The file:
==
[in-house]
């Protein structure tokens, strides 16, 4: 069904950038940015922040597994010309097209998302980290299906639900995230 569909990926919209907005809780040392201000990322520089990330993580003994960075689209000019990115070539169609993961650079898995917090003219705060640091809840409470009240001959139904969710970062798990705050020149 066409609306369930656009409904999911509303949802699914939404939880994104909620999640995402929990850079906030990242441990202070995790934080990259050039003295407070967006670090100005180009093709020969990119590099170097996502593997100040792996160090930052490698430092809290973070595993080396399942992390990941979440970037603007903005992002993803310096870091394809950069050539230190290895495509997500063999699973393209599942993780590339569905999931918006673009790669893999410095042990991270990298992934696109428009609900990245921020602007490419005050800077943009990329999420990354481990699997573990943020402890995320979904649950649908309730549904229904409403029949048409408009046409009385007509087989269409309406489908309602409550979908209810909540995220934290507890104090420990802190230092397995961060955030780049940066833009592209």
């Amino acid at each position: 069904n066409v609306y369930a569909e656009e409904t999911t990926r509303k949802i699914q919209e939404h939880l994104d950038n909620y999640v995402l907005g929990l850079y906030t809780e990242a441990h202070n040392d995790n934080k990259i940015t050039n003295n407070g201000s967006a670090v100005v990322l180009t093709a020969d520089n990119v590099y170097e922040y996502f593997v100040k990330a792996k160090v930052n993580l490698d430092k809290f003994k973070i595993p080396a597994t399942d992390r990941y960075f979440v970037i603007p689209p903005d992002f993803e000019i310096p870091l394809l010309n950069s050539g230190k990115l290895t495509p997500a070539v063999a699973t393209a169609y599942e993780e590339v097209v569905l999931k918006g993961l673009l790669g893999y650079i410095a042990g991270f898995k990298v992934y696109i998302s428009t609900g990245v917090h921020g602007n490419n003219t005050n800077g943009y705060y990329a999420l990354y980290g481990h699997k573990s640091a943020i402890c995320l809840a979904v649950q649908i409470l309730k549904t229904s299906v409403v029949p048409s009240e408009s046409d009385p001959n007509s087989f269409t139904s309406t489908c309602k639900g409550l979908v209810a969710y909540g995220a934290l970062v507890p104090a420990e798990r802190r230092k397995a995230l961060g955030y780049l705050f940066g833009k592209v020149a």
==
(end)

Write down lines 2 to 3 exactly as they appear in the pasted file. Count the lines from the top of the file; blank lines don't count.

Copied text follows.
């Protein structure tokens, strides 16, 4: 069904950038940015922040597994010309097209998302980290299906639900995230 569909990926919209907005809780040392201000990322520089990330993580003994960075689209000019990115070539169609993961650079898995917090003219705060640091809840409470009240001959139904969710970062798990705050020149 066409609306369930656009409904999911509303949802699914939404939880994104909620999640995402929990850079906030990242441990202070995790934080990259050039003295407070967006670090100005180009093709020969990119590099170097996502593997100040792996160090930052490698430092809290973070595993080396399942992390990941979440970037603007903005992002993803310096870091394809950069050539230190290895495509997500063999699973393209599942993780590339569905999931918006673009790669893999410095042990991270990298992934696109428009609900990245921020602007490419005050800077943009990329999420990354481990699997573990943020402890995320979904649950649908309730549904229904409403029949048409408009046409009385007509087989269409309406489908309602409550979908209810909540995220934290507890104090420990802190230092397995961060955030780049940066833009592209």
């Amino acid at each position: 069904n066409v609306y369930a569909e656009e409904t999911t990926r509303k949802i699914q919209e939404h939880l994104d950038n909620y999640v995402l907005g929990l850079y906030t809780e990242a441990h202070n040392d995790n934080k990259i940015t050039n003295n407070g201000s967006a670090v100005v990322l180009t093709a020969d520089n990119v590099y170097e922040y996502f593997v100040k990330a792996k160090v930052n993580l490698d430092k809290f003994k973070i595993p080396a597994t399942d992390r990941y960075f979440v970037i603007p689209p903005d992002f993803e000019i310096p870091l394809l010309n950069s050539g230190k990115l290895t495509p997500a070539v063999a699973t393209a169609y599942e993780e590339v097209v569905l999931k918006g993961l673009l790669g893999y650079i410095a042990g991270f898995k990298v992934y696109i998302s428009t609900g990245v917090h921020g602007n490419n003219t005050n800077g943009y705060y990329a999420l990354y980290g481990h699997k573990s640091a943020i402890c995320l809840a979904v649950q649908i409470l309730k549904t229904s299906v409403v029949p048409s009240e408009s046409d009385p001959n007509s087989f269409t139904s309406t489908c309602k639900g409550l979908v209810a969710y909540g995220a934290l970062v507890p104090a420990e798990r802190r230092k397995a995230l961060g955030y780049l705050f940066g833009k592209v020149a």